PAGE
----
And he was. Although, I’ve noted that fine is relative. What was fine on October 26, 2017, would not have been fine on April 10, 2017.

And then the cycle repeated. That afternoon, I had to run out of the house for another few errands and Matt didn’t want to come. G’s mother-daughter dance was the next day and she needed a cowgirl themed shirt, H was on the schedule to provide the soccer snack for the Saturday soccer game, and both kids had a slew of after school activities. Every minute out of the house was marked by worry. Every time, I walked in the door, my heart in my throat, Matt was fine.

Experience should have informed the worry, calmed the constant fear. But it didn’t. I could no longer believe in the principle that Matt would be fine because he’d always been fine. Matt hadn’t always been fine, and the tumor that had been the root cause of all those moments when he hadn’t been fine was still in his brain, still growing and spreading and failing to respond to the poliovirus.

Many times, well-intentioned friends asked if I thought we needed help at home. Each time, I said no. Matt didn’t want a stranger in the house. He barely wanted my help in the house. Why? Maybe because he couldn’t see how much he’d changed—and who can ever really see themselves clearly enough to see they’ve lost something inherent to themselves. Maybe because he was stubborn and determined not to be seen as helpless. Maybe because he was Matt, and he had that amazing brain that could push away the symptoms enough to function.

Why did I go along with his refusal of help? Maybe because I couldn’t stop trusting Matt more than myself. Maybe because I didn’t want to admit something to myself. Or maybe because I knew, for Matt, hope looked like independence and I couldn’t take that away.

October 25, 2017: Timelines

One year ago today, Matt woke up, showered, ate breakfast, sat on the couch, and fell asleep. That little bit of morning activity, along with his long doctor’s appointment yesterday, had worn him out.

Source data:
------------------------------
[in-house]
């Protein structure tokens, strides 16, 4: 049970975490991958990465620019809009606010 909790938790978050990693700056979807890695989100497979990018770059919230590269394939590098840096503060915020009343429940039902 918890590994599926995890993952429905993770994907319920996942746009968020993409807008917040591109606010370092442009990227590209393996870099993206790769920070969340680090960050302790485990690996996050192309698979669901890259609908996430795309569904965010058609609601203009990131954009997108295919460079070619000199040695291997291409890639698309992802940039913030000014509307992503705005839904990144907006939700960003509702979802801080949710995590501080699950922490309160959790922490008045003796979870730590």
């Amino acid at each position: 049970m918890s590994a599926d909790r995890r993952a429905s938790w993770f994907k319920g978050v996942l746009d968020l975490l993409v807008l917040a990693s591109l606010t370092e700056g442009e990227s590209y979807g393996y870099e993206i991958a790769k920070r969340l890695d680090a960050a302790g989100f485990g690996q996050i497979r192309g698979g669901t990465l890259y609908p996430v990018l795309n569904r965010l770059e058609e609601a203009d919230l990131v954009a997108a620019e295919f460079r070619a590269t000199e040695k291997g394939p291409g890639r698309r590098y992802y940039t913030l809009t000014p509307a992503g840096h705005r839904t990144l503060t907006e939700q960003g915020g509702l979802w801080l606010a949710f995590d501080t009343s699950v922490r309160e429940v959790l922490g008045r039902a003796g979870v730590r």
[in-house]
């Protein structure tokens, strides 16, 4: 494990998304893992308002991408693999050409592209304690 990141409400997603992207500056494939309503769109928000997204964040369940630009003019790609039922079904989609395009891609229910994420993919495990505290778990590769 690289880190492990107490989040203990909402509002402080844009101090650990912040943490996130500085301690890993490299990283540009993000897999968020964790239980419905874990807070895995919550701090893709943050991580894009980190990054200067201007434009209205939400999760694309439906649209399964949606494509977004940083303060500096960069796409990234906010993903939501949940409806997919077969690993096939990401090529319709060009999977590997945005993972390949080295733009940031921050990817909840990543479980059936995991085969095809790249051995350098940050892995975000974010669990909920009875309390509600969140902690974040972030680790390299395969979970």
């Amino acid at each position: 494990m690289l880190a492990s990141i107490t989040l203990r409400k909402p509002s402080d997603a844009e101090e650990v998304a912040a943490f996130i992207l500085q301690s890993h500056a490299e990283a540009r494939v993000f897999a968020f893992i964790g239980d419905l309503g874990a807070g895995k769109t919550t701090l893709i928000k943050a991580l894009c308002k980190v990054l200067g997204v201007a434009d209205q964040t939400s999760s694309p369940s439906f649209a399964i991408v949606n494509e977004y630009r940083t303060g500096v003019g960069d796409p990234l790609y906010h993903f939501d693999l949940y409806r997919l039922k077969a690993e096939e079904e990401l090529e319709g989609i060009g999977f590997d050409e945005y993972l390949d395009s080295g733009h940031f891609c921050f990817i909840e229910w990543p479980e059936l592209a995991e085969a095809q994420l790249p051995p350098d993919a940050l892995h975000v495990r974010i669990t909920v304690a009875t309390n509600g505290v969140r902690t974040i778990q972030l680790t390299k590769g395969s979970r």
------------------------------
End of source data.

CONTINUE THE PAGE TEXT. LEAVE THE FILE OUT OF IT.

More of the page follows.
While Matt rested before his second day of physical therapy, I Googled. By this point, I had begun to spend a lot of time lurking on the brain cancer caregiver and patient forums, looking for ways to make sense of our life, looking for people who might understand how it felt to be fighting a disease that stole not only a person’s physical health, but also the very thing that made them into who they were.

I remember sometime during these weeks a timeline started circulating on the brain cancer forums. Or maybe the timeline had always been circulating and it had just never made it onto my radar before. The timeline was posted for caregivers who wanted—or needed—to prepare for the final days, who wanted to know whether they had months, weeks, or days left with their loved one.

There was a detailed description of what to expect at 3-6 weeks, 1-2 weeks, days, and hours. I clicked on the link that brought me to the timeline only once. Increasingly tired and more likely to nap after outings appeared on the list. I pressed the red x in the corner of the screen to close the page with the timeline that could not possibly apply to us.

Matt and I hadn’t discussed timelines with any doctors since 2016. At that time—back in 2016—the doctor at Duke told us that we could plan on Matt watching his kids graduate high school. In July, when the third tumor was discovered, we didn’t ask Duke whether that timeline had changed. We didn’t ask in August, when we learned the tumors had grown, and we didn’t ask in September when a hemorrhage sent him to the hospital and forced him off Avastin. I don’t know whether I can truly believe it didn’t occur to us to ask. Looking back, I think maybe we didn’t ask because we were too afraid of the answer we might get. In hindsight, I see now that sometimes to protect hope, we (I) chose blissful ignorance over truth.